Bamboo is known as one of the most versatile, sustainable and natural products in the world. There are thousands of species of Bamboo, some ranging from 10 centimetres tall to over 30 metres tall at full maturity.
The number of species of Bamboo is still ongoing research, however the most updated number we can provide is from the List of Bambusoideae species based on accepted taxa from Kew’s GrassBase. This list provides extensive research into the species of grass in the world. In this list you can find the Bambusoideae (bamboo) species of Poaceae and it names as many as we know.
From our research, it appears there is over 1,660 different species of Bamboo.
These 1660 Bamboo species originate from all across the world, the majority grown in Asia, in particular Southeast Asia. Bamboo has been found to grow natively in a variety of different regions, such as Australia, North America, South America, and Africa. It doesn't seem as if much (if any) Bamboo is grown in Europe and especially not anywhere near Antarctica. China is the leading country in growing Bamboo, with India following as the worlds second largest grower of Bamboo species.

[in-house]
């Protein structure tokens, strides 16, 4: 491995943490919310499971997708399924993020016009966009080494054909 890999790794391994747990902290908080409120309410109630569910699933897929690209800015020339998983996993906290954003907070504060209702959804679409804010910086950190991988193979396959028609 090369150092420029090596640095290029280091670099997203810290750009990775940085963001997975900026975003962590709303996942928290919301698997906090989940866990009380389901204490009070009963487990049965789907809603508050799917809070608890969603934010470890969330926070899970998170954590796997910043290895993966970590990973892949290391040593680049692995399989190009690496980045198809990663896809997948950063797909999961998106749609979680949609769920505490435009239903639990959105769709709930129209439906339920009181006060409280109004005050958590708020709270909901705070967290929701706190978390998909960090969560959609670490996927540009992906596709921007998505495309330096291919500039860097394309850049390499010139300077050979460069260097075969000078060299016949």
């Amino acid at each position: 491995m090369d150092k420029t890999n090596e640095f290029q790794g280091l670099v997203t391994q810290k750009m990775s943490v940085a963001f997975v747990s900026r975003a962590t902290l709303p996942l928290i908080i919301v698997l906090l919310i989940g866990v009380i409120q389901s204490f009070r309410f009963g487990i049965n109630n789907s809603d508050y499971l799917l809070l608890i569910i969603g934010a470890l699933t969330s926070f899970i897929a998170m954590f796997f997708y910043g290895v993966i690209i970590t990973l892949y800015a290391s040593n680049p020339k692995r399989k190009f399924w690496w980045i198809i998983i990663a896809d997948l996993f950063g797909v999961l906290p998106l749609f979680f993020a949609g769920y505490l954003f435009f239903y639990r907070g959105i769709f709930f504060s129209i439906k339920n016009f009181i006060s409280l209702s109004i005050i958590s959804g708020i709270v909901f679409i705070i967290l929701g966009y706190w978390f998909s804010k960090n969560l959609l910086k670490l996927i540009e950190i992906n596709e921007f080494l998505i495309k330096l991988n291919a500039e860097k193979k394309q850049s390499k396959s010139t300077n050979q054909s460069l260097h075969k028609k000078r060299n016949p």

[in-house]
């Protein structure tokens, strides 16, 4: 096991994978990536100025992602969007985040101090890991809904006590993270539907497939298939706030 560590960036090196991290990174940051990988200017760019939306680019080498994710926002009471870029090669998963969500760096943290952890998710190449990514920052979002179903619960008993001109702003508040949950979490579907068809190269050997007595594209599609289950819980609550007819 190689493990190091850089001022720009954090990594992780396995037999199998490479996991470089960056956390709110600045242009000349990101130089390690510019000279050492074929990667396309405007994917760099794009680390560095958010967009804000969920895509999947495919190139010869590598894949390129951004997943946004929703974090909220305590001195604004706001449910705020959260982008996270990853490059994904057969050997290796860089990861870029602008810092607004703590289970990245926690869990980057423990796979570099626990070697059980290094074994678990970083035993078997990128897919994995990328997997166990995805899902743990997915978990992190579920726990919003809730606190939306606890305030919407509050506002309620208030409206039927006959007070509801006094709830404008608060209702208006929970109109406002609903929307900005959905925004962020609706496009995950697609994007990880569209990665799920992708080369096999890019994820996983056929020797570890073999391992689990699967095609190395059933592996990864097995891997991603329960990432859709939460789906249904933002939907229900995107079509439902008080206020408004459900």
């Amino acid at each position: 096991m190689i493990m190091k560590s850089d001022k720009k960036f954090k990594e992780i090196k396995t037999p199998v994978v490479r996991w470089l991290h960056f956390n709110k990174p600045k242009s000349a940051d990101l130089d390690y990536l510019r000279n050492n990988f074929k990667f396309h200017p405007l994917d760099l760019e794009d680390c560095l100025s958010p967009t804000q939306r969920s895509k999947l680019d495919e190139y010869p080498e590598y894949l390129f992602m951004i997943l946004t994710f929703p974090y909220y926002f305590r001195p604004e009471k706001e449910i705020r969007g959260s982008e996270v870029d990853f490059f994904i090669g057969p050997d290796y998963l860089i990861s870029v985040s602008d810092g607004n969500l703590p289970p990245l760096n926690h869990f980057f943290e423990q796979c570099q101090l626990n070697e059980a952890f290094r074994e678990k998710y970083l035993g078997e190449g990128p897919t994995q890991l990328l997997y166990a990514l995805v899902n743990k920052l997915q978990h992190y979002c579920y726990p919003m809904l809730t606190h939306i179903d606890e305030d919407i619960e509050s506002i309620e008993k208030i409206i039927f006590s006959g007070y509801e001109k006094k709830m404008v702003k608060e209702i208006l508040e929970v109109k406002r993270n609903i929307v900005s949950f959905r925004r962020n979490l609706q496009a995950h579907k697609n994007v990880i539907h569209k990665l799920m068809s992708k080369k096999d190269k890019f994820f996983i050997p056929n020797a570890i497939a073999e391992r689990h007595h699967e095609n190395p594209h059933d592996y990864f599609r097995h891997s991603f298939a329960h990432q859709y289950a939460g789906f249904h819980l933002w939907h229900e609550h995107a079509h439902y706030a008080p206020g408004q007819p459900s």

Some of the smallest Bamboo plants only end up reaching heights of 10 centimetres or less, whereas some of the largest Bamboo plants have been recorded to reach heights of over 30 metres.
Bamboo evolved only 30 to 40 million years ago, after the demise of the dinosaurs.
In conclusion, there are thousands of species of Bamboo. However, only approximately 100 are used for commercial and construction purposes as these are the mass produced species.
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